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Portrait of the dominant male lion at Duba Plains and a phenomenal female known as #Fekeetsa, meaning to overpower, or overcome the odds. Fekeetsa has overcome a broken foot which has healed, but hindered her slightly. She is now one of the senior lionesses in this pride. She has an unusual hunting technique. Unable to chase antelope down over long distances due to her foot, she hunts more like a leopard and patrols the swamps looking for young lechwe antelope that she can ambush. She is successful almost daily and provides enough meat for the pride so that they don't need to move around in search of prey and have become very much resident on the edge of the swamps. #ThisIsMyTrophy #OkavangoLions #TsaroPride #DubaPlains

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To celebrating love today – and to overcoming ultimate odds. #lostcub #fekeetsa #happyvalentinesday

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This young spotted hyena from Duba Plains is around the same age as the little #lostcub. It's likely to have been better fed though: hyenas often suckle their young for up to 18 months. Also, because females are dominant in hyena society and young inherit a social rank from their mothers, female hyena cubs have less to fear from grown males in the clan. Hyena cub 'adoptions' have been recorded by researchers and the new family member's status was linked to its surrogate mother, not the real parent.  #dubaplains #okavango #bigears

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One of Fekeetsa’s older cubs is learning more advanced hunting techniques – practicing on a hapless red lechwe that Fekeetsa has caught. Fekeetsa is very attuned to male lechwe and the clash of their horns when they fight each other. When she hears that sound, she know that the lechwe will be focused completely on their battle and will not be paying attention to what – or who – may be sneaking up behind them… #Okavangolions #Lookbehindyou #Fekeetsa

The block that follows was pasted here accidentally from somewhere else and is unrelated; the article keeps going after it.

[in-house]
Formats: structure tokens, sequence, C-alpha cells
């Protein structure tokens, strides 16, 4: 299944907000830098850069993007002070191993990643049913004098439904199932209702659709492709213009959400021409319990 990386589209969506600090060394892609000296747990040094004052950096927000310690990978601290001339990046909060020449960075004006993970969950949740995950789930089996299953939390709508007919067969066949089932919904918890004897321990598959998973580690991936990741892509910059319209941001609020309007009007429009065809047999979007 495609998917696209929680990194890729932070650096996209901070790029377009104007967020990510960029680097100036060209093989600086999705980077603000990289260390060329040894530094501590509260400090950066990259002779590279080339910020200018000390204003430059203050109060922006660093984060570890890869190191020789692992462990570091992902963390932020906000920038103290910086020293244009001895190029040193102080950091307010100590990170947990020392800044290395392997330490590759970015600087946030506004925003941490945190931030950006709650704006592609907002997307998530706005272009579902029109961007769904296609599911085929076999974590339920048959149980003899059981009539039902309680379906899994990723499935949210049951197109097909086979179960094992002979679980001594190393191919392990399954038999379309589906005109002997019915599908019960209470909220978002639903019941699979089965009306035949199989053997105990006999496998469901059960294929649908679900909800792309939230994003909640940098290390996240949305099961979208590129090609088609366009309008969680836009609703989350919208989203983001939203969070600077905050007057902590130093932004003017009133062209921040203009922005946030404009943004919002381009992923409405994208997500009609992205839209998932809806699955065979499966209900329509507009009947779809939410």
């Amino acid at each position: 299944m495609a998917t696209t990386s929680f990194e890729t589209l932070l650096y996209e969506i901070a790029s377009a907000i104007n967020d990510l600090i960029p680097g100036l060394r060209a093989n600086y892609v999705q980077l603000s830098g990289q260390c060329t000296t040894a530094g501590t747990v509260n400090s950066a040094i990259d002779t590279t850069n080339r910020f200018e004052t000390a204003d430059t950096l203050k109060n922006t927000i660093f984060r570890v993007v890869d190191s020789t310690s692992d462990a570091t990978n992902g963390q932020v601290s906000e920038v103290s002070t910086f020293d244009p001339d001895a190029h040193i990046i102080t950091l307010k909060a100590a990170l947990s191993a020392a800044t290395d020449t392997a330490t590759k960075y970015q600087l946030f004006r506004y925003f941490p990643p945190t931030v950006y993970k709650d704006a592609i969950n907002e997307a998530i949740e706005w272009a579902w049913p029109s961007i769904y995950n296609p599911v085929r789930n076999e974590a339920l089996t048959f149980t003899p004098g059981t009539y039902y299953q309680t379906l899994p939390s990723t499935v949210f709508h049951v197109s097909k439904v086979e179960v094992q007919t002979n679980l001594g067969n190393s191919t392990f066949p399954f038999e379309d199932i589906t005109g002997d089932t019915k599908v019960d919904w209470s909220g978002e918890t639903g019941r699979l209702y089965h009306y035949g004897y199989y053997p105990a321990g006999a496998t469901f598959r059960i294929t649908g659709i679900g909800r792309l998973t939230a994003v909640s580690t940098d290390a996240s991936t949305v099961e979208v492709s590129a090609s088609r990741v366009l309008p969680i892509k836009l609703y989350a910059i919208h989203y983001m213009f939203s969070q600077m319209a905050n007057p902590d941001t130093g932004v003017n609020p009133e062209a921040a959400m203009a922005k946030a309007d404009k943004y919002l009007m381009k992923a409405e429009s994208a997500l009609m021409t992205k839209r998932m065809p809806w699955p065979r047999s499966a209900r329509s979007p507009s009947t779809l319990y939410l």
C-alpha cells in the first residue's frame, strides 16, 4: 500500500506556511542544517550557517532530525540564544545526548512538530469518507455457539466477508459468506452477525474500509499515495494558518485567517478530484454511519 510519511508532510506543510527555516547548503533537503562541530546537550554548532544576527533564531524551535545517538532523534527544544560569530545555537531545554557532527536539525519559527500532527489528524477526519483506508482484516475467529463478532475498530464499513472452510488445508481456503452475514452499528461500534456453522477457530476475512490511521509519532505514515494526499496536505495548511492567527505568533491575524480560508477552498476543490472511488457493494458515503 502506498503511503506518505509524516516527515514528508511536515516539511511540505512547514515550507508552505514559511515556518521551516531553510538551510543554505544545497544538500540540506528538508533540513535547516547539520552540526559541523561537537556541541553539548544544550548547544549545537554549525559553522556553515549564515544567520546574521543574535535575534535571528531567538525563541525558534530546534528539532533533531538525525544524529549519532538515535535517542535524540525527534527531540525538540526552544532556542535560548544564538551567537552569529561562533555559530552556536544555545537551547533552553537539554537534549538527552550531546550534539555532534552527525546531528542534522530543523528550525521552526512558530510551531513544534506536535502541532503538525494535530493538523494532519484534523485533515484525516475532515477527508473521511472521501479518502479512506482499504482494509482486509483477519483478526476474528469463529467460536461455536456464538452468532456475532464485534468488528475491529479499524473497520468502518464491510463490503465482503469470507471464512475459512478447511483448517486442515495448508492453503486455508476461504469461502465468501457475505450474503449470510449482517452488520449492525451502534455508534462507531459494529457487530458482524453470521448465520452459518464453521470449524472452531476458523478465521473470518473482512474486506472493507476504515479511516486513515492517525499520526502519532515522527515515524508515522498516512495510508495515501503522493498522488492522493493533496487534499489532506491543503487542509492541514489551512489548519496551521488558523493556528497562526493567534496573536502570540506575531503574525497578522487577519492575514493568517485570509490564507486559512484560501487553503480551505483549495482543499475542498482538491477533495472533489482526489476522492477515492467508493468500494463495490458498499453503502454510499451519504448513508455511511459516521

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A little roar from a determined #lostcub who has at long last found protection and comfort. The lioness, #Fekeetsa, may not be able to give her milk, but other than the fact that the lost cub is smaller than her real sibling, who is now quite far away with their mother, it seems that she may be doing ok on just meat. #littlebigcats #okavangolions

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She might be small, but she’s ferocious and holding her own against her new adopted siblings. The little #lostcub is growing and gaining strength from the meat that she’s been fighting for. She’s no longer such a pushover for the other cubs but can pounce on them from behind - just as they have done to her so many times.  Her real brother and mother have moved away. This pride doesn’t move around much: Fekeetsa, the main lioness and the lost cub’s current protector, focuses her hunting efforts on the swamps and is highly successful. Any chance for the real mother to find her cub alone has not presented itself and she and her (healthy and fat) son have moved on to new hunting pastures. #littlebigcats #OkavangoLions #Fekeetsa

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This is Fekeetsa. Her name means to overpower or overcome all odds. She’s recovered from a broken foot, an injury we were sure would get the better of her. But she’s remarkable. Unable to chase down antelope, she’s more of a stealth hunter - like a leopard, and she focuses her attention on the swamps where young lechwe are hidden. Every day she brings meat to her pride and right now, she has an extra young mouth to feed. She has accepted the little #lostcub into the pride and has groomed her and provided for her. Fekeetsa may not have milk to give her, but with her incredible hunting skills, the entire pride is well fed, reducing the competitive stress and giving the little cub another lucky chance of survival. #fekeetsa #okavangolions #bigcats #thisismytrophy #againstallodds